Essential information for end of life vehicle dismantling, depollution and recycling

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Rob Smale at e2e – If I were a claims director now…

Rob Smale, NED at e2e Total Loss Vehicle Management and ex claims director of Ageas, draws on his experience and reflects on the use of reclaimed parts in motor claims.


Rob Smale

When I was a claims director I frequently drew upon the image of how my mum would have felt were she the customer whose claim we were handling.

Recently I found myself reflecting on my parents, and on some of the things, they did as a matter of course that to today’s eye look unusual perhaps. They started their married lives in a time of shortage when consumerism was not yet invented. They were well versed in what we now call upcycling and recycling when the only cycling they knew involved pedals. My dad had a shed that was packed with stuff that “might come in useful”. Mum never bought cleaning cloths preferring instead to reuse old clothes and towels. If something broke the first reaction was to fix it. If the fix involved an item from Dad’s shed then the triumph was all the greater.

With such influences perhaps it was fate that recently I became a NED for a company in the total loss vehicle management business. Our role is to support claims teams in the collection and disposal of total losses. As a claims director, I confess I rarely took much interest in this subset of motor claims. I had an excellent team of engineers who were experts and my only preoccupations were to make the process as slick as possible for the customer and obtain the best return we could. If I were still a claims director I would be taking way more interest in vehicle salvage as the opportunities for maximising returns and having a profound influence on a number of business areas have become significant. Total loss vehicles are no longer simply a source of scrap but now represent a goldmine of reclaimable parts whose efficient exploitation can have positive influences on results. It is my view that after a few false dawns this is the start of a golden age in the use of reclaimed parts. Mum and Dad Smale would approve.

The “Dad shed” that is the modern vehicle reclamation site is a highly ordered, clean and very efficient “dismanufactory” (made up word) that can provide high quality, original parts that with professional care and effort can be a bank of quality parts for vehicle repair. Catalogued and with impeccable provenance, the parts are chosen for their suitability and condition and can be rapidly deployed to forward-thinking bodyshops partnered with innovative insurers. The benefits case for reclaimed parts has been well rehearsed elsewhere. Of course, they number cost reductions for both insurer and repairer. For the insurer, the item part cost is reduced. OEM reclaimed parts can cost 60-70% less than the retail price of the equivalent part. As an example, a new bonnet at retail price for a Ford Focus is circa £250; the equivalent OEM reclaimed part is circa £100. For the repairer, the cost and time associated with the fitting of reclaimed parts are often less than for the out of the box new part. The use of reclaimed parts can make it economical to repair a vehicle rather than total loss it. This means more work and repair revenue for the repairer rather than the circa £75 handling fee for a total loss vehicle. The strategic use of reclaimed parts can positively influence other factors such as the speed of repair and the all-important key to key time. The speed at which the part can be sourced further reduces the potential total loss bolt-on costs of storage and credit hire for insurers and boosts speed of vehicle turnover and productivity in the body shop.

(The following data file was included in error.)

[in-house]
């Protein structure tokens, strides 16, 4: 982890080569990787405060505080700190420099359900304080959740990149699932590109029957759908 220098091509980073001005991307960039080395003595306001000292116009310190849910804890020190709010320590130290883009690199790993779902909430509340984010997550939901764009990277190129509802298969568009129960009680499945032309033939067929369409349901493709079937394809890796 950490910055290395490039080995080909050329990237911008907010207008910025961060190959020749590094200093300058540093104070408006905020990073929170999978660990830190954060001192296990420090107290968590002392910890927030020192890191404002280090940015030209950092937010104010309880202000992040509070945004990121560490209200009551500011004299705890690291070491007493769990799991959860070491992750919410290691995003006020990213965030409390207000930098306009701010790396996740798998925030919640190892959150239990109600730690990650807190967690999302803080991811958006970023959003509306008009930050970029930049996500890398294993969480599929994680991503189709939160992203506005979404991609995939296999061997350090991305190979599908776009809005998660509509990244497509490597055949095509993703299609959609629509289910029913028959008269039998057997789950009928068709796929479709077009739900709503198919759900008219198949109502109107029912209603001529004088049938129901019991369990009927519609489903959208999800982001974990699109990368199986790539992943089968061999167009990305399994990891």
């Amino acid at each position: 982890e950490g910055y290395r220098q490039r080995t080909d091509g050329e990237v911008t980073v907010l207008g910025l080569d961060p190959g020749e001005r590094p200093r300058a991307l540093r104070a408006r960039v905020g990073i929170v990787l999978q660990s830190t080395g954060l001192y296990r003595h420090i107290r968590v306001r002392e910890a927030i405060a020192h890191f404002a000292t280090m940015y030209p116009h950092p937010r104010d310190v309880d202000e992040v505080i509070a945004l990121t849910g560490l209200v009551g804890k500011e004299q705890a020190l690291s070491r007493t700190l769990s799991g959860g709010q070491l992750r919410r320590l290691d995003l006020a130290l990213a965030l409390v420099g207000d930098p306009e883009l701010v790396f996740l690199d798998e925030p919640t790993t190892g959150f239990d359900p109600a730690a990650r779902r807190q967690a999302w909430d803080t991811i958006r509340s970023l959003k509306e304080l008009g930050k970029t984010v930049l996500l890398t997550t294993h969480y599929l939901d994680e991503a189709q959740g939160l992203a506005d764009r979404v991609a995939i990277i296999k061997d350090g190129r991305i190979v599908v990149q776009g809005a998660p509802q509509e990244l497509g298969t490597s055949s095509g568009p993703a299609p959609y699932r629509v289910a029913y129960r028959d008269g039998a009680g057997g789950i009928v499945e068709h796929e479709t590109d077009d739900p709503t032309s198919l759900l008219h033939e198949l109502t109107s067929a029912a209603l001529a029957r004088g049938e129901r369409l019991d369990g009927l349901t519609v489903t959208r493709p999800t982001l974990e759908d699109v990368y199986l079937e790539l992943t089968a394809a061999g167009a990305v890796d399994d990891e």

Unsurprisingly then, demand for reclaimed parts is growing. At over 5 million, e2e has the largest stock of warranty assured reclaimed parts in the UK and has seen a significant increase in insurance-related parts requests.

There has been discussion over the reliance of the auto industry on sourcing parts from all over the world, especially China. Supply chains have been shown as vulnerable to political change like Brexit and to disruptions such as the Coronavirus emergency. We have seen companies resort to shipping keys from China in suitcases to maintain production. Insurance companies are all about managing risk. If I were still a claims director I would have added parts supply chain disruption to my risk register and I would be seeking mitigation of the risk from a reclaimed parts strategy.

Risk registers are mandated in the regulated insurance market. To be effective the management of risk has to be embedded in the day to day operations of the business. My attitude was that each new or reimagined risk we considered was an opportunity or a threat. A threat if risk management wasn’t fully embedded as it would have the effect of adding costly demand into a process. Alternatively, an opportunity to improve processes if done in conjunction with the application of lateral thinking. So reclaimed parts represent a sensible mitigation against supply chain disruption.

My final thought on reclaimed parts concerns the environment. Mum and Dad Smale recycled because they didn’t like waste. Today we understand that the unsustainability of our way of life makes the reuse of valuable resources an absolute priority. Insurers who embrace reclaimed parts have at their disposal a fantastic story for staff and customers. A reclaimed parts strategy deployed via the claims team will, I believe,  provide greater satisfaction and brand pride than any “bring your own cup to work” initiatives. If in caring for the customer following an unfortunate accident there is also the upside of returning valuable assets into use, now that’s a story claims teams will enjoy telling and customers hearing.


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